My local coffee shop scene looks like a weird mash-up of a Portlandia episode and the movie Cocoon. It’s a motley crew of stereotypical hipsters armed with sticker-covered Macbooks and Moleskines, patchouli scented didgeridoo carrying white guys with badly maintained dreadlocks and octogenarians who insist on watching YouTube videos on their iPads at max volume without headphones. It’s noisy and a little smelly, but it’s this exact blend human chaotic energy (cue: a Glass Animals album playing in the background) that has allowed me to zero in and focus long enough to write the first two drafts of my 250+ page book. 

Unable to shake my brain fog and struggling to get anything beyond the bare minimum done, I started locking my phone in my bathroom cabinet for hour long sessions. 

While being without my phone definitely helped me get stuff done without the constant temptation of scrolling through Instagram or falling into an eBay/Etsy black hole in search of the perfect pair of tiny cowboy boots for Joe the Intern, sitting alone at my computer in my quiet bedroom turned office lacked the just-chaotic-enough “backstage at the Muppet Theatre” vibes that my coffee shop consistently delivered.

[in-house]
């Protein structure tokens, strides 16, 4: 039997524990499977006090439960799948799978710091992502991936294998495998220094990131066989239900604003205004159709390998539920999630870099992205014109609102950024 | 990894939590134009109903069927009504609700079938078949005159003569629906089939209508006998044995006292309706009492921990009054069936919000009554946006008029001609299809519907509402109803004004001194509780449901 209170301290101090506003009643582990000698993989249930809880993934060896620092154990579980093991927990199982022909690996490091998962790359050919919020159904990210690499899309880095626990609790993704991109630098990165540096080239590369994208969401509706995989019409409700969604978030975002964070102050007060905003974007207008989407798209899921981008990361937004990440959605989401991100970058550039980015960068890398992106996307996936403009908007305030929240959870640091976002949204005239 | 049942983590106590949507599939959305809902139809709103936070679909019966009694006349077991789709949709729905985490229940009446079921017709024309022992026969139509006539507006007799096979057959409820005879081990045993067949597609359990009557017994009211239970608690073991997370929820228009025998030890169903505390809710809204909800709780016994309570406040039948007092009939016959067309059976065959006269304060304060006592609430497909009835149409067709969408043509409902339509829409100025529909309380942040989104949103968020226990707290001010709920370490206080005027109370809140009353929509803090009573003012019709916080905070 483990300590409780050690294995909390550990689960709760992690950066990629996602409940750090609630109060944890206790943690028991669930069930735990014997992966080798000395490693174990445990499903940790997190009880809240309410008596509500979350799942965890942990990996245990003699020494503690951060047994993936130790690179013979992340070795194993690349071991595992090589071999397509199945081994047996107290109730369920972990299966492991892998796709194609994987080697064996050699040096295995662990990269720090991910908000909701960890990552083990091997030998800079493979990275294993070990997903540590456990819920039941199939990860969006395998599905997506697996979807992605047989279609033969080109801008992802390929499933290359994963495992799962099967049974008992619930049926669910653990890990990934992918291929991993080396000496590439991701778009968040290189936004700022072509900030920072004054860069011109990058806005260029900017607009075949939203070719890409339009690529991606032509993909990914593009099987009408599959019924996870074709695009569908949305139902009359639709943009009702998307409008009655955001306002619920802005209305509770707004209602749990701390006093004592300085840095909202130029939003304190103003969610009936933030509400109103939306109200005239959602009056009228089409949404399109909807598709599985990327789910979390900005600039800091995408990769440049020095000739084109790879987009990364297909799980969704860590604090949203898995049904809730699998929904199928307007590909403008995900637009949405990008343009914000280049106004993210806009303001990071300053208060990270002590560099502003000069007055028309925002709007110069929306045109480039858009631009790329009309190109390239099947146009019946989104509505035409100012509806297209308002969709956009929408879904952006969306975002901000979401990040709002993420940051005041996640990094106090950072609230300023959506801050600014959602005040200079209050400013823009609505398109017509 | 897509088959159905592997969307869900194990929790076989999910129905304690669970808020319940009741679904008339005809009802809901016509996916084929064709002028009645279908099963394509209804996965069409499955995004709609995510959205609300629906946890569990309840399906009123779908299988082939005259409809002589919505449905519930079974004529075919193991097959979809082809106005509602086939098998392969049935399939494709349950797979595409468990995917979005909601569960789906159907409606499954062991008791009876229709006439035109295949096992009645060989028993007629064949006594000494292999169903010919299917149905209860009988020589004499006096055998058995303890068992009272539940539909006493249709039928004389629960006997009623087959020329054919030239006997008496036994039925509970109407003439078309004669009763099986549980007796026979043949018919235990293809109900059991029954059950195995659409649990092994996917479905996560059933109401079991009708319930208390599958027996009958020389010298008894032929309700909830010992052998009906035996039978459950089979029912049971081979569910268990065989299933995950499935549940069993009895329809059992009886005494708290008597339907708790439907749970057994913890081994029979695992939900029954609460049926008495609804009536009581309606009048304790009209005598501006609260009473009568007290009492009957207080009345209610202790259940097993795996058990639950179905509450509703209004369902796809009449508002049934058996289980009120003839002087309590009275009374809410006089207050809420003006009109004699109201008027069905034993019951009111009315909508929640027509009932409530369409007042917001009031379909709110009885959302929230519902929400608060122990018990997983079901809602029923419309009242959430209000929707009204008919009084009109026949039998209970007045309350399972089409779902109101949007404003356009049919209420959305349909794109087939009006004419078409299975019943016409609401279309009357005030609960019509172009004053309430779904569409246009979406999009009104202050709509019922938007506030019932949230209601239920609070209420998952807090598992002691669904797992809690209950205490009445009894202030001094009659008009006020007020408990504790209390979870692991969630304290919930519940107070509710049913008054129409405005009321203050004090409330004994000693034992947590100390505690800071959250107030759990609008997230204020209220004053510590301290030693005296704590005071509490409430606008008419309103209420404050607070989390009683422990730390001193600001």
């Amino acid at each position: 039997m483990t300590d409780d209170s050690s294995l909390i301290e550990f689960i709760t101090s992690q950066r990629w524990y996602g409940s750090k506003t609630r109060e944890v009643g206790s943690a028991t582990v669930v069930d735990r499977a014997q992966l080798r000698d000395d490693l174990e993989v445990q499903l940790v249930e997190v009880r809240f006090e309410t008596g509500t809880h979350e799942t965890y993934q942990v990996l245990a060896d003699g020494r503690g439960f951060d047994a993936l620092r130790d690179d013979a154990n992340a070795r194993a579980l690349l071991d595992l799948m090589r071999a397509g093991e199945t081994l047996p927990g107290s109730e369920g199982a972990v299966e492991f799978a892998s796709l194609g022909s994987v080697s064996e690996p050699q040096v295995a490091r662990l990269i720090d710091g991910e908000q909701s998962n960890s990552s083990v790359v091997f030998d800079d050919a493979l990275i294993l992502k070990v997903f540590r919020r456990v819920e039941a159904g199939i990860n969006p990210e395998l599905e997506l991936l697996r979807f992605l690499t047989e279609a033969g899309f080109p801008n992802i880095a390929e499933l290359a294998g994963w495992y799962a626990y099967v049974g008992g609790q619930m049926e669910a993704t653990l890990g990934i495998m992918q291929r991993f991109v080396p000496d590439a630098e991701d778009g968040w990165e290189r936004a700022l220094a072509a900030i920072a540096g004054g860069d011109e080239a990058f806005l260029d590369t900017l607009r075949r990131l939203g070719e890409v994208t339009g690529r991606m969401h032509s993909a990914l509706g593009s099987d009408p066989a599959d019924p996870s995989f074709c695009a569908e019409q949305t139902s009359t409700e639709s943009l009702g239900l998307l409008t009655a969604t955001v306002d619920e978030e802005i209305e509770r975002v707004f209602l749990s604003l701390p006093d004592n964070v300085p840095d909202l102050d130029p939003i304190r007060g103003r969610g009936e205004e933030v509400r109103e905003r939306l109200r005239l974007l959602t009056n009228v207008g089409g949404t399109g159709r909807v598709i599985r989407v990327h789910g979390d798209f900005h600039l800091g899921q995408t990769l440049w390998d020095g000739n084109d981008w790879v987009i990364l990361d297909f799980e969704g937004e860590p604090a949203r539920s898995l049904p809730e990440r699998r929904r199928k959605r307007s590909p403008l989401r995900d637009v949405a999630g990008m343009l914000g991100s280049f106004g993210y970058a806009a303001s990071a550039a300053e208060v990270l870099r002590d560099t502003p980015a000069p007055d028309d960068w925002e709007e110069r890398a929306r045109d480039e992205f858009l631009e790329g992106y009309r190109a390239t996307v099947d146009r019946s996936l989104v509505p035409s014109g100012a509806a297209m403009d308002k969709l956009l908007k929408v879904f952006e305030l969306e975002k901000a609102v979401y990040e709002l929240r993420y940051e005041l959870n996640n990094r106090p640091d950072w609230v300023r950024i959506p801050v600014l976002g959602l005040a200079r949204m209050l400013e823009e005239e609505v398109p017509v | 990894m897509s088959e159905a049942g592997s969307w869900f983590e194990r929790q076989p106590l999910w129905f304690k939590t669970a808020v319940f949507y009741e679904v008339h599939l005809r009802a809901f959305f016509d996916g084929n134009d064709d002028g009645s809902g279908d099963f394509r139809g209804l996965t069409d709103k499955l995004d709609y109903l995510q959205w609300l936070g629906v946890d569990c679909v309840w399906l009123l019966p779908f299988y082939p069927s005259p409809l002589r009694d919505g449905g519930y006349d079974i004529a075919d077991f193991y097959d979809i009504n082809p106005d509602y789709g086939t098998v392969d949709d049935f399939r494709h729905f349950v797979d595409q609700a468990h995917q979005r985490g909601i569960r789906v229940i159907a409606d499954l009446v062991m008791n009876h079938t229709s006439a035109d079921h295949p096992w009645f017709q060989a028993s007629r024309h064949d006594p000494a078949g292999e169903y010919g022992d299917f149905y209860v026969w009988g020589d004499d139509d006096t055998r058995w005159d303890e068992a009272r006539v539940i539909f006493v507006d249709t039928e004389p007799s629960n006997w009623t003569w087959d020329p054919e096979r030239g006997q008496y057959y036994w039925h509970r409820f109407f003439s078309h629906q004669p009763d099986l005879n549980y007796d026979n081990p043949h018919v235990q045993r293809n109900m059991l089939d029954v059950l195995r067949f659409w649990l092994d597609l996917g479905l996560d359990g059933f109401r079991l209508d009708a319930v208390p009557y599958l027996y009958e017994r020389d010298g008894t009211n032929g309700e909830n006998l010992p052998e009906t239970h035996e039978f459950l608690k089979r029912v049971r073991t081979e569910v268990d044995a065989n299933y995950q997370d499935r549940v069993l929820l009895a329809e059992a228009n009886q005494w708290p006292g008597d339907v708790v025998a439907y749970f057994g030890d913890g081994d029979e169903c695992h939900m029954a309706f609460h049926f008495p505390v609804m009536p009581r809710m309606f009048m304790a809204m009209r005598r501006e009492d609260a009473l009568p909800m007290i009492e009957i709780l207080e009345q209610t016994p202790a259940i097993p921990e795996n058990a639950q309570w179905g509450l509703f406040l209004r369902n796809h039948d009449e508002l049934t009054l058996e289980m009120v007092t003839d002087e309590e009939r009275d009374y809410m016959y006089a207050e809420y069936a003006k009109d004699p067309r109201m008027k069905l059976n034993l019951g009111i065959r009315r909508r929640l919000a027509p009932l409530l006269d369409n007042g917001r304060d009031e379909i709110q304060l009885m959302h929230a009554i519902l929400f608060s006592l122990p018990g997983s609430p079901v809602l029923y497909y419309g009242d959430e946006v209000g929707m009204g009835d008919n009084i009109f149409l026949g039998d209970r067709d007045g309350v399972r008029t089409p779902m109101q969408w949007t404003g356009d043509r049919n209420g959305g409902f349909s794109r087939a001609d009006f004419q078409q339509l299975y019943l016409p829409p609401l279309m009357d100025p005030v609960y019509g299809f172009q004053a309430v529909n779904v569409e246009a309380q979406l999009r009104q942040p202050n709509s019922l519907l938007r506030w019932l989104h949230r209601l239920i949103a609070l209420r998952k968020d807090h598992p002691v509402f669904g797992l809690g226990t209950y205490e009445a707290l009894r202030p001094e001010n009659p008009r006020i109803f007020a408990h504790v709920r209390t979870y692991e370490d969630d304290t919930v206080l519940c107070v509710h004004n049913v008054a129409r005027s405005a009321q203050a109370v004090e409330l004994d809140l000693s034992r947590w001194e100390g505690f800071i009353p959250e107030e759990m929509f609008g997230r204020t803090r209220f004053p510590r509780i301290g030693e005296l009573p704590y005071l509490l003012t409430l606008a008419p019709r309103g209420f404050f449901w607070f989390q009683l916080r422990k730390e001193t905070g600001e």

I’ve learned that I do best work when I’m in the presence of other people doing work. I also crave accountability. 

Then, through what can only be described as serendipity, I discovered the two words that would change everything: 

Silent Zooms. 

Working from home

Two months ago, I started co-working with strangers on the internet and it’s been life altering. 

The process is as follows: 

Log onto the platform. Schedule a co-working session. Get matched with a partner or a group (depending on the platform). Join the video conference and introduce yourself. Share your goals for what you hope to accomplish during the session. Work silently on Zoom together for 1-3 hours before checking in at the end to see how things went. 

If you’d told me a year ago that I would be paying a service to work quietly with strangers on Zoom, I would have rolled my eyes — but oh my god, that tiny bit of accountability and human contact works wonders for my workflow. 

To be productive, I need other humans close by and I need a place to go — even if it’s virtual. 

If you’re wondering where to find virtual co-working online, I currently use two different virtual co-working platforms that I love equally for different reasons. 

Focusmate is a one-on-one virtual co-working space where you can schedule 50 minute video conference sessions with a virtual coworker. The goal is to hold each other accountable and keep each other company. I use this one for doing all of my task oriented client work — writing articles, scheduling social media, answering emails. It’s been a huge help in focusing on key tasks and limiting distractions. I’ll frequently book multiple sessions in a day — especially if I have a lot to get done.